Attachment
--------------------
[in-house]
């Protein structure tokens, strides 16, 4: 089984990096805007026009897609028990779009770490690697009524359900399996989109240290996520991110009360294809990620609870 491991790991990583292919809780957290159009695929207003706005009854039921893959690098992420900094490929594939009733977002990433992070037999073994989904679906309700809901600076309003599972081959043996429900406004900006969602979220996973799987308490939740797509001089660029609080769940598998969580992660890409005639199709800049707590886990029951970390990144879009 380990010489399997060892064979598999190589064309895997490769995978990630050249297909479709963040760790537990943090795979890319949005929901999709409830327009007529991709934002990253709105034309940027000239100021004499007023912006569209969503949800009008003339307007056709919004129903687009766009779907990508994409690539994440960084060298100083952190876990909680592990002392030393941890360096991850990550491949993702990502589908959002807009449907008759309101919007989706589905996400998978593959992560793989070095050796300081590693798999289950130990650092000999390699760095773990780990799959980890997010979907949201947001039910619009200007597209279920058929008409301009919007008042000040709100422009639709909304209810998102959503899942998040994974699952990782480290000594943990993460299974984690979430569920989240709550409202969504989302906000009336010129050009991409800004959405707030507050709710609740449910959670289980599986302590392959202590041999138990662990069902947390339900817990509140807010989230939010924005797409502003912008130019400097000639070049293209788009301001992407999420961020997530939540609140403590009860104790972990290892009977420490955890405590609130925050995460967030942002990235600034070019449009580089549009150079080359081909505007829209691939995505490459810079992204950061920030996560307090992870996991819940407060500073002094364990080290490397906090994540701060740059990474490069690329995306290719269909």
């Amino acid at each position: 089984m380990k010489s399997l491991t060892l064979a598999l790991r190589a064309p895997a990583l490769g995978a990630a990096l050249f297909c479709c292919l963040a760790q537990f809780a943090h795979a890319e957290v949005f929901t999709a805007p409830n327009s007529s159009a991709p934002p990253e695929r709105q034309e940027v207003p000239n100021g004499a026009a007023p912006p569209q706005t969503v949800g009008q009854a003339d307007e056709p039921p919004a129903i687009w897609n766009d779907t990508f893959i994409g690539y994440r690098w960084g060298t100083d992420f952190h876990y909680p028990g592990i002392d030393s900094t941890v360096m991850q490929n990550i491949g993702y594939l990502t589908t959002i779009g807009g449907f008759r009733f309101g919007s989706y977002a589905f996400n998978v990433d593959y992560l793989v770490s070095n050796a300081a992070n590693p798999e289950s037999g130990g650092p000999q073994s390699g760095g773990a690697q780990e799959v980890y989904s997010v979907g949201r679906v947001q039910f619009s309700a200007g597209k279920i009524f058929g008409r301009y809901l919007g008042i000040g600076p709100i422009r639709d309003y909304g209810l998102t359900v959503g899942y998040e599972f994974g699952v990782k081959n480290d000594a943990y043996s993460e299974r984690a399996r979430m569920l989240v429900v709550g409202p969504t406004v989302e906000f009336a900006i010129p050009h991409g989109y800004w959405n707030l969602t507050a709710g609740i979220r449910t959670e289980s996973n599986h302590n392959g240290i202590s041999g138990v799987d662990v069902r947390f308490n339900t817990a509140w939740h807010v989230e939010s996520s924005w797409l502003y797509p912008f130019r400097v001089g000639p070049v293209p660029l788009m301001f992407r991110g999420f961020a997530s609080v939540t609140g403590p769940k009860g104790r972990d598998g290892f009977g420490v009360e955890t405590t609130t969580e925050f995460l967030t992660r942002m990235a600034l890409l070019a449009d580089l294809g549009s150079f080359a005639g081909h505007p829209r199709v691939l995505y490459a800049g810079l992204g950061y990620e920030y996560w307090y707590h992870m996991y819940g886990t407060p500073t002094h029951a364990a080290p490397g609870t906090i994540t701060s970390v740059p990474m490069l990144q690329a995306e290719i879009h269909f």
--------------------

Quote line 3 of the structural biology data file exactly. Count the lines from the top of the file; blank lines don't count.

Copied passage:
């Amino acid at each position: 089984m380990k010489s399997l491991t060892l064979a598999l790991r190589a064309p895997a990583l490769g995978a990630a990096l050249f297909c479709c292919l963040a760790q537990f809780a943090h795979a890319e957290v949005f929901t999709a805007p409830n327009s007529s159009a991709p934002p990253e695929r709105q034309e940027v207003p000239n100021g004499a026009a007023p912006p569209q706005t969503v949800g009008q009854a003339d307007e056709p039921p919004a129903i687009w897609n766009d779907t990508f893959i994409g690539y994440r690098w960084g060298t100083d992420f952190h876990y909680p028990g592990i002392d030393s900094t941890v360096m991850q490929n990550i491949g993702y594939l990502t589908t959002i779009g807009g449907f008759r009733f309101g919007s989706y977002a589905f996400n998978v990433d593959y992560l793989v770490s070095n050796a300081a992070n590693p798999e289950s037999g130990g650092p000999q073994s390699g760095g773990a690697q780990e799959v980890y989904s997010v979907g949201r679906v947001q039910f619009s309700a200007g597209k279920i009524f058929g008409r301009y809901l919007g008042i000040g600076p709100i422009r639709d309003y909304g209810l998102t359900v959503g899942y998040e599972f994974g699952v990782k081959n480290d000594a943990y043996s993460e299974r984690a399996r979430m569920l989240v429900v709550g409202p969504t406004v989302e906000f009336a900006i010129p050009h991409g989109y800004w959405n707030l969602t507050a709710g609740i979220r449910t959670e289980s996973n599986h302590n392959g240290i202590s041999g138990v799987d662990v069902r947390f308490n339900t817990a509140w939740h807010v989230e939010s996520s924005w797409l502003y797509p912008f130019r400097v001089g000639p070049v293209p660029l788009m301001f992407r991110g999420f961020a997530s609080v939540t609140g403590p769940k009860g104790r972990d598998g290892f009977g420490v009360e955890t405590t609130t969580e925050f995460l967030t992660r942002m990235a600034l890409l070019a449009d580089l294809g549009s150079f080359a005639g081909h505007p829209r199709v691939l995505y490459a800049g810079l992204g950061y990620e920030y996560w307090y707590h992870m996991y819940g886990t407060p500073t002094h029951a364990a080290p490397g609870t906090i994540t701060s970390v740059p990474m490069l990144q690329a995306e290719i879009h269909f």